Homeless family struggling to retrieve pet cat from Everett shelter

EVERETT — Kali is a mixed breed female cat with tortoise-shell-and-calico fur. She’s also a beloved pet for Ronan Shelly, 9, who lives with his parents near Lynnwood.

Lisa Shelly, Ronan’s mother, said the cat disappeared about two weeks ago after escaping out an open window. She posted fliers and looked on the Lost Cats of Snohomish County Facebook page, but then a friend tipped her off that the cat was at the Everett Animal Shelter.

Getting Kali out will cost $205, which is more money than the Shellys can spare.

The Shellys are homeless. Lisa Shelly has been unemployed since February, and her husband suffers from herniated discs in his spine and recently underwent heart bypass surgery.

She couldn’t pay the fee on the spot, so she went back home empty-handed.

“I had to come home without her,” Shelly said, and tell her son she couldn’t get Kali back. “He cried so hard.”

The family has lived week-to-week in motels for about two years after they lost their apartment. Shelly had been unemployed then, too, when they got the eviction notice. They also lost a lot of their personal belongings they had in storage, she said. They don’t own a car, either.

Kali was a Christmas present for Ronan last year.

“All he wanted for Christmas was a kitten,” she said.

How Kali disappeared is a bit of an unknown. Shelly figures a neighbor reported the cat as a stray.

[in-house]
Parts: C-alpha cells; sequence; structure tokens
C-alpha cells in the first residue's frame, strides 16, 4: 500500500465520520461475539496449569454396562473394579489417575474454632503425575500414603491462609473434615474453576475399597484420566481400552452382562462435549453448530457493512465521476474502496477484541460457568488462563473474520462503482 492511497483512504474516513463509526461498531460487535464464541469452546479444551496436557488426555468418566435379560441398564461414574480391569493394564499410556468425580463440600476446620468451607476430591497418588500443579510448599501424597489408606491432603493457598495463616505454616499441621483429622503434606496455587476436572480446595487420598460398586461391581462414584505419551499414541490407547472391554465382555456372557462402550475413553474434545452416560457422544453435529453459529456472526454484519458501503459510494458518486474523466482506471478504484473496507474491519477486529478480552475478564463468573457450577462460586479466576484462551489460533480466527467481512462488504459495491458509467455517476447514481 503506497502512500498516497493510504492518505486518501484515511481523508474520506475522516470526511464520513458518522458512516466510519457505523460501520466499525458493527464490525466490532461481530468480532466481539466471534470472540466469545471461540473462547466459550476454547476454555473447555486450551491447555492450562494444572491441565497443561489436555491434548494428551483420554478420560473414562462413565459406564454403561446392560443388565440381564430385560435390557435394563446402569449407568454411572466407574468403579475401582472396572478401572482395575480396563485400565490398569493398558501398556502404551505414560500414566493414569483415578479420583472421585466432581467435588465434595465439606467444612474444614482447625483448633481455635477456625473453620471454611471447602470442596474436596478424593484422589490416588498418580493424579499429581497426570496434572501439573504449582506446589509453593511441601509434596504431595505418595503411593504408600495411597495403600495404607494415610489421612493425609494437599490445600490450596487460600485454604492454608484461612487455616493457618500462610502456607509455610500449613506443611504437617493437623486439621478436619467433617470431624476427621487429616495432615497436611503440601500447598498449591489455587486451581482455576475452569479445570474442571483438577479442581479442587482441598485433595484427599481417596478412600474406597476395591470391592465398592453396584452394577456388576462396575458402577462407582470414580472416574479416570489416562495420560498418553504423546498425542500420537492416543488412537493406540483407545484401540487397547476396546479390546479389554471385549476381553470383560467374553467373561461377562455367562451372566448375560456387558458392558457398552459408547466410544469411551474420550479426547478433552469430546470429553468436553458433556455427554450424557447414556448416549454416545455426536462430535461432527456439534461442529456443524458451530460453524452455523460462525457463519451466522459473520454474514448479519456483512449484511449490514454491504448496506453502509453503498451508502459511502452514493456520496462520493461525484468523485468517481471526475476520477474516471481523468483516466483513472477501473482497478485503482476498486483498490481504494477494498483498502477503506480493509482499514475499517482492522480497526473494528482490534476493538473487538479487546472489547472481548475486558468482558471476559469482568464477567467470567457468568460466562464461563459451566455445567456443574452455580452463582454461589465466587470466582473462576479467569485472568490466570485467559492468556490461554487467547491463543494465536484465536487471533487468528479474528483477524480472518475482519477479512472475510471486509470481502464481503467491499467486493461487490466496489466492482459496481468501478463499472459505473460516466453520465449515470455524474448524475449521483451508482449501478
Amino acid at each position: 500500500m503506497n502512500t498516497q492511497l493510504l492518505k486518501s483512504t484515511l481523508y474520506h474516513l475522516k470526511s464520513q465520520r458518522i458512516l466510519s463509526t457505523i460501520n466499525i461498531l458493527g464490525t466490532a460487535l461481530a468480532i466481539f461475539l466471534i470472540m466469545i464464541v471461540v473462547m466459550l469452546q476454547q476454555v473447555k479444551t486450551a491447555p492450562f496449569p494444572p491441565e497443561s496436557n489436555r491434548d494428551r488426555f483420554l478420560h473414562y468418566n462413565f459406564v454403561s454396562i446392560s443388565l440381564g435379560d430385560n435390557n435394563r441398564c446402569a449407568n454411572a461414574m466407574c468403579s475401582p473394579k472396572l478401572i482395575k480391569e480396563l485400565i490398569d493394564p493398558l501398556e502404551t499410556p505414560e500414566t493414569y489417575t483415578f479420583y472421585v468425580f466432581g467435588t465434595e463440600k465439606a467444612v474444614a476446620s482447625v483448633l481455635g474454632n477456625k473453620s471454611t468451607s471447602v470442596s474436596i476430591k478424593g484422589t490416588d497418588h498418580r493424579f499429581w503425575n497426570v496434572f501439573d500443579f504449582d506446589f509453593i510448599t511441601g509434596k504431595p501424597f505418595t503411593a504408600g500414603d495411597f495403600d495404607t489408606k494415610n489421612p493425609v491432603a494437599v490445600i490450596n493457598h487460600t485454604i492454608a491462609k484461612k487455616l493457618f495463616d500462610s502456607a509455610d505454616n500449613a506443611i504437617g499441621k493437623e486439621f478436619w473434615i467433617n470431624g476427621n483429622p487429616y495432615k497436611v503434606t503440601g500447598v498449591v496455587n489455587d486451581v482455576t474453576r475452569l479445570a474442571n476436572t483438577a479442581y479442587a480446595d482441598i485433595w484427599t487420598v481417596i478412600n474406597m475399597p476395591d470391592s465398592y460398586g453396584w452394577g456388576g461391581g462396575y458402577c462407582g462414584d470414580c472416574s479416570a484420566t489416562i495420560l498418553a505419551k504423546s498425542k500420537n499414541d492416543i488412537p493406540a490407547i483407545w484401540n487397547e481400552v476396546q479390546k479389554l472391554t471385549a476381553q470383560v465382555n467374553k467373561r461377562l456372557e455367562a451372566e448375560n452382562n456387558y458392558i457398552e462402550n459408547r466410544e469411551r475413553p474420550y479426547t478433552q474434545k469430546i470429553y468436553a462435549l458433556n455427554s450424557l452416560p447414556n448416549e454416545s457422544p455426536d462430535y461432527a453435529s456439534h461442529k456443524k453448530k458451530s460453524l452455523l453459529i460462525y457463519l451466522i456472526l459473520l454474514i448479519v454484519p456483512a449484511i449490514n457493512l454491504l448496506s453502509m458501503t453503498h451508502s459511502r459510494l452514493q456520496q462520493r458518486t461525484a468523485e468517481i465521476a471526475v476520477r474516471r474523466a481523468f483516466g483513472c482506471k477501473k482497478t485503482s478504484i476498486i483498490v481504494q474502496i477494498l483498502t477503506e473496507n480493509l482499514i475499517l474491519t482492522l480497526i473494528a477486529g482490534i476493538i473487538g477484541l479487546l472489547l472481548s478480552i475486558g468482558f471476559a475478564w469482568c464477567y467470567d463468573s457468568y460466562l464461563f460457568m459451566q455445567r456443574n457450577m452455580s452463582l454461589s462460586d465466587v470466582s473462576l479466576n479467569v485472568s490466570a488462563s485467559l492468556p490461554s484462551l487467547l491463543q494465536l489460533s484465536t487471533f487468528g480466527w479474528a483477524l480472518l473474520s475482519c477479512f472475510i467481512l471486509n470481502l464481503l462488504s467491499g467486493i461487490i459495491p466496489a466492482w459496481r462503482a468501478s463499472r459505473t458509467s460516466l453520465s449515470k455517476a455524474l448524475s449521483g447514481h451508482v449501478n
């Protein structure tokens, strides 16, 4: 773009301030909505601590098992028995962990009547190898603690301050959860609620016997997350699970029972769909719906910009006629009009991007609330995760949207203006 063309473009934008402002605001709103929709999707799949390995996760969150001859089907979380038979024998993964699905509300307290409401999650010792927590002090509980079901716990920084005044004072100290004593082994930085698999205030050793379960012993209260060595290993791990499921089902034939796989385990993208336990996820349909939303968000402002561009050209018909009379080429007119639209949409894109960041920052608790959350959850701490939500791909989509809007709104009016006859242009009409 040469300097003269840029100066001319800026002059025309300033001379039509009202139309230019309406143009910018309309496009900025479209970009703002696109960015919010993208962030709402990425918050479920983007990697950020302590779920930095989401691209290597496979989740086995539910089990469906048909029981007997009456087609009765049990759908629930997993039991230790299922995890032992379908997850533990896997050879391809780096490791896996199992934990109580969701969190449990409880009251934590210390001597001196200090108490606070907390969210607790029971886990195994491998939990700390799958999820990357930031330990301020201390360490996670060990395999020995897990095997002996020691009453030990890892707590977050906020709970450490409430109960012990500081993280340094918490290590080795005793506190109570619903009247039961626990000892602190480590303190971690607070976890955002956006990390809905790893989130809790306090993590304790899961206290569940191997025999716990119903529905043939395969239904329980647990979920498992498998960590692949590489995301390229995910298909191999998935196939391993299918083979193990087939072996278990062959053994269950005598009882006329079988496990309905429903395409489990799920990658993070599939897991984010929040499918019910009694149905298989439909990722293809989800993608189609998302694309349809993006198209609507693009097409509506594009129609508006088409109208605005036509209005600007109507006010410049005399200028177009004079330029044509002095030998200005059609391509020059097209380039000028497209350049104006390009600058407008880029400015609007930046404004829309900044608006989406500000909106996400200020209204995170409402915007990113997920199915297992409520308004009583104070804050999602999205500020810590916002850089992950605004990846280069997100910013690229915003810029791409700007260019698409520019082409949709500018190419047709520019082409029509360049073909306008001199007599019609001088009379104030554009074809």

Shelly has tried raising money online through GoFundMe and Craigslist, as well as asking friends, so far to no avail.

“With me not working right now, no one wants to help,” Shelly said.

Dee Cordell, the operations coordinator for the Everett Animal Shelter, said $165 of the fee is charged by Snohomish County, because Kali came from an unincorporated part of the county. The remainder covers the shelter’s costs of getting the cat spayed, vaccinated and tagged with an identification chip.

“By law cats need to be licensed. Since the cat was not spayed and not chipped, the fee is $40,” Cordell said.

Lost pets that come into the shelter go on a three-day “stray hold.” If an owner doesn’t come forward, the pet is put up for adoption or sent off to another rescue group.

In Kali’s case, the shelter has extended that period until the end of the day Monday, May 4, because Shelly didn’t contact the shelter until after the hold period was expiring, and Shelly wanted to try to find the money.

The shelter can’t keep extending the deadline, however, and will soon need to make room for more strays, Cordell said.

“Ideally, whenever pets go missing, we want people to come looking for them,” Cordell said. “At the very least, call us or come into the shelter to fill out a lost report.”

In the meantime, Shelly applied for two jobs in fast-food restaurants Tuesday — she’s been a cook since she was 18, she said — and is still hoping to raise the fee on a GoFundMe page that a friend helped her put together: gofundme.com/t9s9s6xg.

Chris Winters: 425-374-4165; cwinters@heraldnet.com. Twitter: @Chris_At_Herald.

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